Background: Previous studies suggested that movement velocity influence space perception. Aim and Objectives: We examined whether healthy participants used velocity information when they were asked to reproduce a previously performed movement. Two experiments were carried out. Methods: In Experiment 1, blindfolded participants actively performed an arm movement (criterion movement, CM) at a natural velocity, or quickly, or slowly. After a brief delay, participants were asked to reproduce (reproduction movement, RM) CM-amplitude. No velocity constraints were imposed in making RM. In Experiment 2, CM was performed quickly or slowly. After a brief delay, the participants were asked to reproduce not only CM-amplitude but also CM-velocity. Results: Experiment 1: in Natural condition, RM-velocity did not differ from CM-velocity and the participants accurately reproduced CM-amplitude. Conversely, in Fast and Slow condition, RM-velocities differed from CM-velocities and in Slow condition RM-amplitude was greater than CM-amplitude. Experiment 2: both RM-amplitude and -velocity did not differ from CM-amplitude and -velocity. Conclusion: The present study confirms the view that movement velocity influences selectively space perception and suggests that this influence is stronger for slow than fast movements. Furthermore, although velocity information is crucial in accurately reproducing CM-amplitude, it was not used spontaneously when movements were performed at unnatural velocities.

The use of velocity information in movement reproduction

Salerno, Monica;
2017

Abstract

Background: Previous studies suggested that movement velocity influence space perception. Aim and Objectives: We examined whether healthy participants used velocity information when they were asked to reproduce a previously performed movement. Two experiments were carried out. Methods: In Experiment 1, blindfolded participants actively performed an arm movement (criterion movement, CM) at a natural velocity, or quickly, or slowly. After a brief delay, participants were asked to reproduce (reproduction movement, RM) CM-amplitude. No velocity constraints were imposed in making RM. In Experiment 2, CM was performed quickly or slowly. After a brief delay, the participants were asked to reproduce not only CM-amplitude but also CM-velocity. Results: Experiment 1: in Natural condition, RM-velocity did not differ from CM-velocity and the participants accurately reproduced CM-amplitude. Conversely, in Fast and Slow condition, RM-velocities differed from CM-velocities and in Slow condition RM-amplitude was greater than CM-amplitude. Experiment 2: both RM-amplitude and -velocity did not differ from CM-amplitude and -velocity. Conclusion: The present study confirms the view that movement velocity influences selectively space perception and suggests that this influence is stronger for slow than fast movements. Furthermore, although velocity information is crucial in accurately reproducing CM-amplitude, it was not used spontaneously when movements were performed at unnatural velocities.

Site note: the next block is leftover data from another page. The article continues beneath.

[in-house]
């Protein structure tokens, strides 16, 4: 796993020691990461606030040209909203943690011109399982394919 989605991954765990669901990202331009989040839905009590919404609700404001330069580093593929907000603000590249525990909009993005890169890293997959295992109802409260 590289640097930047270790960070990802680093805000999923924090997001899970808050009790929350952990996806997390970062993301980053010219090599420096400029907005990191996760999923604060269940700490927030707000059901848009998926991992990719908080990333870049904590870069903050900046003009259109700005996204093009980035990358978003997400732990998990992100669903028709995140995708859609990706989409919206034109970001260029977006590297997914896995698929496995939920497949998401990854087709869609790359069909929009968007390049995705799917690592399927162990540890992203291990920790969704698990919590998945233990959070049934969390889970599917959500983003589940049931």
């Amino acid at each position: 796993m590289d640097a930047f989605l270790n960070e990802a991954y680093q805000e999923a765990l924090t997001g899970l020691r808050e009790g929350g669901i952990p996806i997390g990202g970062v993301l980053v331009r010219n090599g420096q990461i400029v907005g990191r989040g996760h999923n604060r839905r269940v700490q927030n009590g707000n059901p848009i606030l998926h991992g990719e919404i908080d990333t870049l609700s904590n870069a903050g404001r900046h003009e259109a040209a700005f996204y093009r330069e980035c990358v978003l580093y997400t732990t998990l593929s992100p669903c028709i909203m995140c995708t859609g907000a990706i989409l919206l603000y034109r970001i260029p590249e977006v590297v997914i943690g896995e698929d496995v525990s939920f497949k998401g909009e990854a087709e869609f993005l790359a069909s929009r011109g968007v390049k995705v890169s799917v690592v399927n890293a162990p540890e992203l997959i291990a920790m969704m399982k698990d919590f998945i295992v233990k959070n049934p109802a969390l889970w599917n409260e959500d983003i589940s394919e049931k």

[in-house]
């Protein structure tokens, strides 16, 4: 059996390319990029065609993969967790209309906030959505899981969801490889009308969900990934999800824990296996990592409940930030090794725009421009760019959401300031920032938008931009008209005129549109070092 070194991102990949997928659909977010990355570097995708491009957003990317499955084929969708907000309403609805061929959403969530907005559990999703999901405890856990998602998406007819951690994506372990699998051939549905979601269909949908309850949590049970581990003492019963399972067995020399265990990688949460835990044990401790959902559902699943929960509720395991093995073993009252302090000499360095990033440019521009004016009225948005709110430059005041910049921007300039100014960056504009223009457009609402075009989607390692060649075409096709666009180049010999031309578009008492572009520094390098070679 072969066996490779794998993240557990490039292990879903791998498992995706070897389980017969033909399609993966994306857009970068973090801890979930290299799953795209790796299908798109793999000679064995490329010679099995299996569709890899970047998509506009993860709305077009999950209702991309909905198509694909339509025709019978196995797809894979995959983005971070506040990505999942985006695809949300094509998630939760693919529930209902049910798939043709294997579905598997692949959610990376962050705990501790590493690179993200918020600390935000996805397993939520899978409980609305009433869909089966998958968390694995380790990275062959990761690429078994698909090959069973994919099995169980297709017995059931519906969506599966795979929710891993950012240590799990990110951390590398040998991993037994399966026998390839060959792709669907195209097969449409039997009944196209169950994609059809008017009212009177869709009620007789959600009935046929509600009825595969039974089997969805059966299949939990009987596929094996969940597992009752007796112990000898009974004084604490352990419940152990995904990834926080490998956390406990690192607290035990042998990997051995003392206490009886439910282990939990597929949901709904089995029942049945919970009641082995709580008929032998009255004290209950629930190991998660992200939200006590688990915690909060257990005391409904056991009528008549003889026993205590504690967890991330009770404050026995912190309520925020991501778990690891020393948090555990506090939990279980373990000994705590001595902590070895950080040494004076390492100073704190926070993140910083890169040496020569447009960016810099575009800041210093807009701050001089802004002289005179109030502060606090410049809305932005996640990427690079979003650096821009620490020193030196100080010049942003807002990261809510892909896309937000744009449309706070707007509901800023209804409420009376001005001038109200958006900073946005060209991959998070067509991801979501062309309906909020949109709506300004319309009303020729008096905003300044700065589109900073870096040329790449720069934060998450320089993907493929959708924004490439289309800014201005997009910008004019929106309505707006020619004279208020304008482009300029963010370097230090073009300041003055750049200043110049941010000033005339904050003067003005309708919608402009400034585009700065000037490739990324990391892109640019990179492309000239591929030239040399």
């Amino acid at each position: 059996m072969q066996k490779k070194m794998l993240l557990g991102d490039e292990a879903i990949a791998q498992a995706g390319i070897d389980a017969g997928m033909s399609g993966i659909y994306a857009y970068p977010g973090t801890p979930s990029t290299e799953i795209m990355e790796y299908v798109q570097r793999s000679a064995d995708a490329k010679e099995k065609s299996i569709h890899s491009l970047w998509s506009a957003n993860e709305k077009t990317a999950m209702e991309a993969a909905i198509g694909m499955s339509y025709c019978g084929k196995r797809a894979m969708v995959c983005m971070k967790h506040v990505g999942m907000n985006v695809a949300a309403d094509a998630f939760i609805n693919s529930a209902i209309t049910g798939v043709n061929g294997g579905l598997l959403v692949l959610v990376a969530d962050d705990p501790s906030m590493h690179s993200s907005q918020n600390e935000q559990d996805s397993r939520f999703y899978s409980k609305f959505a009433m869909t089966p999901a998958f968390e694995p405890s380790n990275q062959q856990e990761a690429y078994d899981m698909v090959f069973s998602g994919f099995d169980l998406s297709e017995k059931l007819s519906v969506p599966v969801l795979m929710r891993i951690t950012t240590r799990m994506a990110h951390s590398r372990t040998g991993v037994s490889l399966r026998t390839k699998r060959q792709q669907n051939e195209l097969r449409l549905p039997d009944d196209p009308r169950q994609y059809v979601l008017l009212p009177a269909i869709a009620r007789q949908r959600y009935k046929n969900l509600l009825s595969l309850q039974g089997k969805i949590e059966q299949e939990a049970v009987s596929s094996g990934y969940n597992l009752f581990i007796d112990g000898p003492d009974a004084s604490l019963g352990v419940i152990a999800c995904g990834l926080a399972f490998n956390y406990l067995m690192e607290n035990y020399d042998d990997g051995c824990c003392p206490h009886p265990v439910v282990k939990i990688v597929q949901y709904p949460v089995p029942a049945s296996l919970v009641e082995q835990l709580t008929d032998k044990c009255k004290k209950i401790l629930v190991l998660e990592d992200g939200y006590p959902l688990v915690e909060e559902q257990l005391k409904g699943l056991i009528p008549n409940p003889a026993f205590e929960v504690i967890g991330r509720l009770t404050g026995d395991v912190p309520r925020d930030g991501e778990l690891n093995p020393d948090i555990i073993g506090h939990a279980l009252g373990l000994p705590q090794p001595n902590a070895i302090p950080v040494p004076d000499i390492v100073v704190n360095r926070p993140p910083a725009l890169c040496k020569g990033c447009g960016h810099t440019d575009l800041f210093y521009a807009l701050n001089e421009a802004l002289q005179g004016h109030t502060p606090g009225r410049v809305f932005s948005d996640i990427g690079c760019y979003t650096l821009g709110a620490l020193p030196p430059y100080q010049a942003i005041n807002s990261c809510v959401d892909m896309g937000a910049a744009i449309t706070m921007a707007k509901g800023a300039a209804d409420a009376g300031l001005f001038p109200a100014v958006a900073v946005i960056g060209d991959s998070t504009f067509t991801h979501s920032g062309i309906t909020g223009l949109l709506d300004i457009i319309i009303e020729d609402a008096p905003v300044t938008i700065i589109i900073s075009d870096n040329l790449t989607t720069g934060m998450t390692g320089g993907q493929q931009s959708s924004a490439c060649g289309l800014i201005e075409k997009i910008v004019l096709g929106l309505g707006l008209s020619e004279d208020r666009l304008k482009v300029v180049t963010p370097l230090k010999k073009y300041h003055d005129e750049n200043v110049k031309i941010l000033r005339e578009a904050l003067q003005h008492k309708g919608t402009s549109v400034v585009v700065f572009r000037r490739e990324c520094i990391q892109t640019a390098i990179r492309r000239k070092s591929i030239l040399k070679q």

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Utilizza questo identificativo per citare o creare un link a questo documento: http://hdl.handle.net/20.500.11769/359234
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